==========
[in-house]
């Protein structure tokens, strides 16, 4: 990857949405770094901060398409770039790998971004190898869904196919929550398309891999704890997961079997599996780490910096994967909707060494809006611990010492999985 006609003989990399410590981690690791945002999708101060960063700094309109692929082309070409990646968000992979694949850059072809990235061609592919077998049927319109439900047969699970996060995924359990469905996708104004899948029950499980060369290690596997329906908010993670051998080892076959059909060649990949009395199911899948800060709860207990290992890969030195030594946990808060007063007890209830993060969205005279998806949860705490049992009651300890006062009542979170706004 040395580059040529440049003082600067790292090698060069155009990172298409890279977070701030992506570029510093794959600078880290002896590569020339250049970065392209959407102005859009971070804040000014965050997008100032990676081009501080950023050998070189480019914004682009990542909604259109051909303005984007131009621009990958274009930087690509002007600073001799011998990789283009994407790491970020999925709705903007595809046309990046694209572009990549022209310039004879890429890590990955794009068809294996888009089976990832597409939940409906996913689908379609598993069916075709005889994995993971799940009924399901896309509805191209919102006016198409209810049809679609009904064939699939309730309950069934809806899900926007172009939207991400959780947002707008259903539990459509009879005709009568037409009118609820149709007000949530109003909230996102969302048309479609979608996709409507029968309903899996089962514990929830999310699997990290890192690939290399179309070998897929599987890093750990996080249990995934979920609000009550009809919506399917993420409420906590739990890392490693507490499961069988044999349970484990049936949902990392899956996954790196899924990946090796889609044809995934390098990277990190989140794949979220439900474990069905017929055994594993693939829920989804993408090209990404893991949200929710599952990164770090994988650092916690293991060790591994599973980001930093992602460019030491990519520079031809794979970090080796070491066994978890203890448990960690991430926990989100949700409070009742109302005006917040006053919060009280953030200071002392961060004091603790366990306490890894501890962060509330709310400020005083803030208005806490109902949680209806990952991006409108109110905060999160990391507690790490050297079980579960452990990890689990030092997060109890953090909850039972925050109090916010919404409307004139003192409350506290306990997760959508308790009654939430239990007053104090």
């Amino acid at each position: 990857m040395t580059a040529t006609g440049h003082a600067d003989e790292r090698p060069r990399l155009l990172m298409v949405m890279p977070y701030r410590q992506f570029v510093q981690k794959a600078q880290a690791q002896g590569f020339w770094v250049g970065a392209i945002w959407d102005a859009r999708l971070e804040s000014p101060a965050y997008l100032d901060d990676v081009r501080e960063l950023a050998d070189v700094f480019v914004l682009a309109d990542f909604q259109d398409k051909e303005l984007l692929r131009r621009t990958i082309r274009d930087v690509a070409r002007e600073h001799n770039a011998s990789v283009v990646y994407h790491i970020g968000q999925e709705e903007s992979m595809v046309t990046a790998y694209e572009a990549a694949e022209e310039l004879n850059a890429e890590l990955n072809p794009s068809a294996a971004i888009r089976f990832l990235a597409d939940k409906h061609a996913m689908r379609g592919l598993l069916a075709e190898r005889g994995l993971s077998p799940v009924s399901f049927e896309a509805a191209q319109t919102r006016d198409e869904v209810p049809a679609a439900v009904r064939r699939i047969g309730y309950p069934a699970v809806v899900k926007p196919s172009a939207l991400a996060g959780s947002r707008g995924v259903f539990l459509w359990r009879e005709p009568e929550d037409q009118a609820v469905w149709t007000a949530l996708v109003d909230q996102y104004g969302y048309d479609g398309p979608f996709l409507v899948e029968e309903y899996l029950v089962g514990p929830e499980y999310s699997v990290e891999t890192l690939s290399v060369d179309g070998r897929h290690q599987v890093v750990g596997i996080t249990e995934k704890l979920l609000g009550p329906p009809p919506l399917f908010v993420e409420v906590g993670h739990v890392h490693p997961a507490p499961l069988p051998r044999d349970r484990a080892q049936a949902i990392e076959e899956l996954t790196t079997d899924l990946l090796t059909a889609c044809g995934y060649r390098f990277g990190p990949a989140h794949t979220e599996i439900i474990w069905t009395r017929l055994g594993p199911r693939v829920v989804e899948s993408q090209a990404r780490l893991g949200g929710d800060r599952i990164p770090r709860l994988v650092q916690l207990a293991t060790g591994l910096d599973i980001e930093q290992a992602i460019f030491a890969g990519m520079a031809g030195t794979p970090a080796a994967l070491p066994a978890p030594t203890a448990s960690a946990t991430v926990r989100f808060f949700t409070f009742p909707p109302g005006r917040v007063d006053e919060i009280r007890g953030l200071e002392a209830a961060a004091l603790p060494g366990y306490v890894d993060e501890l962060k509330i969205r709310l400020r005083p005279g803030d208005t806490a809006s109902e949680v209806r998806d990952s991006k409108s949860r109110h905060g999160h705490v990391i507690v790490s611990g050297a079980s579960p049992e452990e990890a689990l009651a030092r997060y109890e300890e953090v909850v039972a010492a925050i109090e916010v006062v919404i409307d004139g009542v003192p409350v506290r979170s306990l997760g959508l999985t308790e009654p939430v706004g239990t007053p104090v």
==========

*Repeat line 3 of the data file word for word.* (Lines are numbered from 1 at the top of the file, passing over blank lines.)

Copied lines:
């Amino acid at each position: 990857m040395t580059a040529t006609g440049h003082a600067d003989e790292r090698p060069r990399l155009l990172m298409v949405m890279p977070y701030r410590q992506f570029v510093q981690k794959a600078q880290a690791q002896g590569f020339w770094v250049g970065a392209i945002w959407d102005a859009r999708l971070e804040s000014p101060a965050y997008l100032d901060d990676v081009r501080e960063l950023a050998d070189v700094f480019v914004l682009a309109d990542f909604q259109d398409k051909e303005l984007l692929r131009r621009t990958i082309r274009d930087v690509a070409r002007e600073h001799n770039a011998s990789v283009v990646y994407h790491i970020g968000q999925e709705e903007s992979m595809v046309t990046a790998y694209e572009a990549a694949e022209e310039l004879n850059a890429e890590l990955n072809p794009s068809a294996a971004i888009r089976f990832l990235a597409d939940k409906h061609a996913m689908r379609g592919l598993l069916a075709e190898r005889g994995l993971s077998p799940v009924s399901f049927e896309a509805a191209q319109t919102r006016d198409e869904v209810p049809a679609a439900v009904r064939r699939i047969g309730y309950p069934a699970v809806v899900k926007p196919s172009a939207l991400a996060g959780s947002r707008g995924v259903f539990l459509w359990r009879e005709p009568e929550d037409q009118a609820v469905w149709t007000a949530l996708v109003d909230q996102y104004g969302y048309d479609g398309p979608f996709l409507v899948e029968e309903y899996l029950v089962g514990p929830e499980y999310s699997v990290e891999t890192l690939s290399v060369d179309g070998r897929h290690q599987v890093v750990g596997i996080t249990e995934k704890l979920l609000g009550p329906p009809p919506l399917f908010v993420e409420v906590g993670h739990v890392h490693p997961a507490p499961l069988p051998r044999d349970r484990a080892q049936a949902i990392e076959e899956l996954t790196t079997d899924l990946l090796t059909a889609c044809g995934y060649r390098f990277g990190p990949a989140h794949t979220e599996i439900i474990w069905t009395r017929l055994g594993p199911r693939v829920v989804e899948s993408q090209a990404r780490l893991g949200g929710d800060r599952i990164p770090r709860l994988v650092q916690l207990a293991t060790g591994l910096d599973i980001e930093q290992a992602i460019f030491a890969g990519m520079a031809g030195t794979p970090a080796a994967l070491p066994a978890p030594t203890a448990s960690a946990t991430v926990r989100f808060f949700t409070f009742p909707p109302g005006r917040v007063d006053e919060i009280r007890g953030l200071e002392a209830a961060a004091l603790p060494g366990y306490v890894d993060e501890l962060k509330i969205r709310l400020r005083p005279g803030d208005t806490a809006s109902e949680v209806r998806d990952s991006k409108s949860r109110h905060g999160h705490v990391i507690v790490s611990g050297a079980s579960p049992e452990e990890a689990l009651a030092r997060y109890e300890e953090v909850v039972a010492a925050i109090e916010v006062v919404i409307d004139g009542v003192p409350v506290r979170s306990l997760g959508l999985t308790e009654p939430v706004g239990t007053p104090v």